This is slightly off-topic, but when I was growing up I worked in a local village pub and restaurant, as a waitress and barmaid, and I have to say it was probably the single most important factor in me gaining confidence and the ability to chat to/get on with all sorts of people. I was fairly confident to begin with but I saw it to an even more extreme extent with other girls I worked with, who started off unable to say boo to a goose and ended up sooo much more socially confident. Is this, or anything similar, an option for your son?
And finally, what about considering asking him whether he'd like to go on one of those PGL type trips abroad, where it's perhaps not so scary as he's just in another family's home, with one other (potentially sullen) teenager, but he's basically with plenty of other kids his own age, most of whom would probably be English, but at least he'd be spending time in a foreign country and making steps in the right direction?
Just a thought - my DS is 11, we live in France and his predominant language is French, I'm always on the lookout for ways to improve his written English, would your DS be into a kind of penpal/email exchange, where he could write in French & my DS could write in English? Appreciate he's a good bit younger, but maybe that would help your DS overcome his shyness??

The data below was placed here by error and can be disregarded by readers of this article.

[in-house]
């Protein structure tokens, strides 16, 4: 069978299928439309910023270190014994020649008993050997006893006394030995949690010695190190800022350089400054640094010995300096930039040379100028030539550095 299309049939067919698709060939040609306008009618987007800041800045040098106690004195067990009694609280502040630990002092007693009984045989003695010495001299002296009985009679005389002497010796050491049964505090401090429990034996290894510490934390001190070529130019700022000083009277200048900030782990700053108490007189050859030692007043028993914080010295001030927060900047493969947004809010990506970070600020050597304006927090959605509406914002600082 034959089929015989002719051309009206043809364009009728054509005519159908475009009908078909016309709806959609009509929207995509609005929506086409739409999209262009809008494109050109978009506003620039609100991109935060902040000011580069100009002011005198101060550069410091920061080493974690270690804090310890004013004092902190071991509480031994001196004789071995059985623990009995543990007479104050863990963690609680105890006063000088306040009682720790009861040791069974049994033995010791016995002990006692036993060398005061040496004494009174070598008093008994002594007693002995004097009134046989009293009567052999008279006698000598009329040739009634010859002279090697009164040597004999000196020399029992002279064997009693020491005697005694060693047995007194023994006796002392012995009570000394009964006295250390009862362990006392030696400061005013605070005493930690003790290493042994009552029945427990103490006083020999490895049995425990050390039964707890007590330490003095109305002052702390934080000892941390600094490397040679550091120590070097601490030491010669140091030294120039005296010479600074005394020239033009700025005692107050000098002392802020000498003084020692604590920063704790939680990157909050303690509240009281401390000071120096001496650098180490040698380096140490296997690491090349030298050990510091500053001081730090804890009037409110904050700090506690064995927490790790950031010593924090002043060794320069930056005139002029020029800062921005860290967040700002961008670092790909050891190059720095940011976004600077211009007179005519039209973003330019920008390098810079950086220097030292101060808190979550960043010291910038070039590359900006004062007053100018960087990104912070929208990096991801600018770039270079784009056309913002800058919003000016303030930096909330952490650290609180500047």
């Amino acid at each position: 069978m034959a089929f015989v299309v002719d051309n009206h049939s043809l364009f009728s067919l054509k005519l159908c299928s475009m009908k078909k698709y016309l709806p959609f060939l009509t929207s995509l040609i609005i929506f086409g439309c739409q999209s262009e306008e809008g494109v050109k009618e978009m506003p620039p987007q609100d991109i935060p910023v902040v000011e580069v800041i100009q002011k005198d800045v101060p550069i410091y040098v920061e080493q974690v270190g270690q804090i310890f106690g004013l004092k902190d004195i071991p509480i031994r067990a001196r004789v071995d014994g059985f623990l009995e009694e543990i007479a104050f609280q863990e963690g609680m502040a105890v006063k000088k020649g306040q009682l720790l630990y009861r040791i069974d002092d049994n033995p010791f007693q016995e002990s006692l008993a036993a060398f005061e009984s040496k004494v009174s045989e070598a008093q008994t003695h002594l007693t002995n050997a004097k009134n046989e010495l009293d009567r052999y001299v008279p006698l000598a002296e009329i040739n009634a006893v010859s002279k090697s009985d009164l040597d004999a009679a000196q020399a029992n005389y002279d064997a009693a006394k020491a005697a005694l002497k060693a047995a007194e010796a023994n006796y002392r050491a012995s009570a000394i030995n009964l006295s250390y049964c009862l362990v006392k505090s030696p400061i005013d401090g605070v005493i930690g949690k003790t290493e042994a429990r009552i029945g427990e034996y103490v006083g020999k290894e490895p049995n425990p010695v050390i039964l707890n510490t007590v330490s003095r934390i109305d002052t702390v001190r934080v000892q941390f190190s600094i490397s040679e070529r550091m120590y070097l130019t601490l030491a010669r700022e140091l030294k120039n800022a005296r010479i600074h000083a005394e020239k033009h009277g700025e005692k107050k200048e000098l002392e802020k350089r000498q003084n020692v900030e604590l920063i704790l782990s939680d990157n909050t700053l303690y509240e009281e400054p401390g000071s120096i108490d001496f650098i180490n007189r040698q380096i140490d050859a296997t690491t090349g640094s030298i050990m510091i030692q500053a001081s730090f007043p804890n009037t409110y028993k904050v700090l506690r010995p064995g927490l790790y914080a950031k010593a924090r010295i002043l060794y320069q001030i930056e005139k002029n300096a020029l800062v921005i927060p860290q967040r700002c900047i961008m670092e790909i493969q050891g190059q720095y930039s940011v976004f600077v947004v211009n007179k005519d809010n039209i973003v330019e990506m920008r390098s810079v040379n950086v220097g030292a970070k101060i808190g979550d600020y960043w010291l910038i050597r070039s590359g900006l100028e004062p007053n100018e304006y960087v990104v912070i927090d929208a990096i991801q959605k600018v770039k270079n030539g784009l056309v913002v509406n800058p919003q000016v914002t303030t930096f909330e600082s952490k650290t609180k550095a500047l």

When I was a teen, my sister and I exchanged with 2 sisters. It was a bit of a longshot, but my Mum worked with someone who had had a penpal for years, and her nieces wanted to do this sort of "double exchange", so asked Mum's colleague to ask around people she knew...... any way of doing something like that, with a friend / brother / cousin ?
Surely in this day and age, there are websites where you can join in conversations in other languages with people who speak different languages (I'm sure I read of one once, but if there aren't, then there's a business idea for someone ). With things like Skype, surely teens could chat to other teens anywhere in the world without having to leave thier homes.... get to practice their French/German/Arabic/Mandarin without the worry of being alone in a foreign land.
Oh - there you go, I should have read all the posts first.... maybe a French MNer with Skype !
Thank you all. Have been speaking to DS about all replies. Jenpetronus would love to take you up on offer but as you say it's the age difference
excuse reason for his decision not to take you up on offer. Can't find anything on internet for conversations in other languages. Did try your ideas BackforGood but got nowhere. Will look into it all again soon.
Try posting in Chat or Living Overseas for a more similar aged penpal, those threads always seem to end happily
I did languages to university level without ever doing an exchange. We did two school language trips abroad and did stay with local families, but in pairs, and tbh we were out doing things all day every day so didn't have a huge amount of contact with the families. There was no return leg to deal with.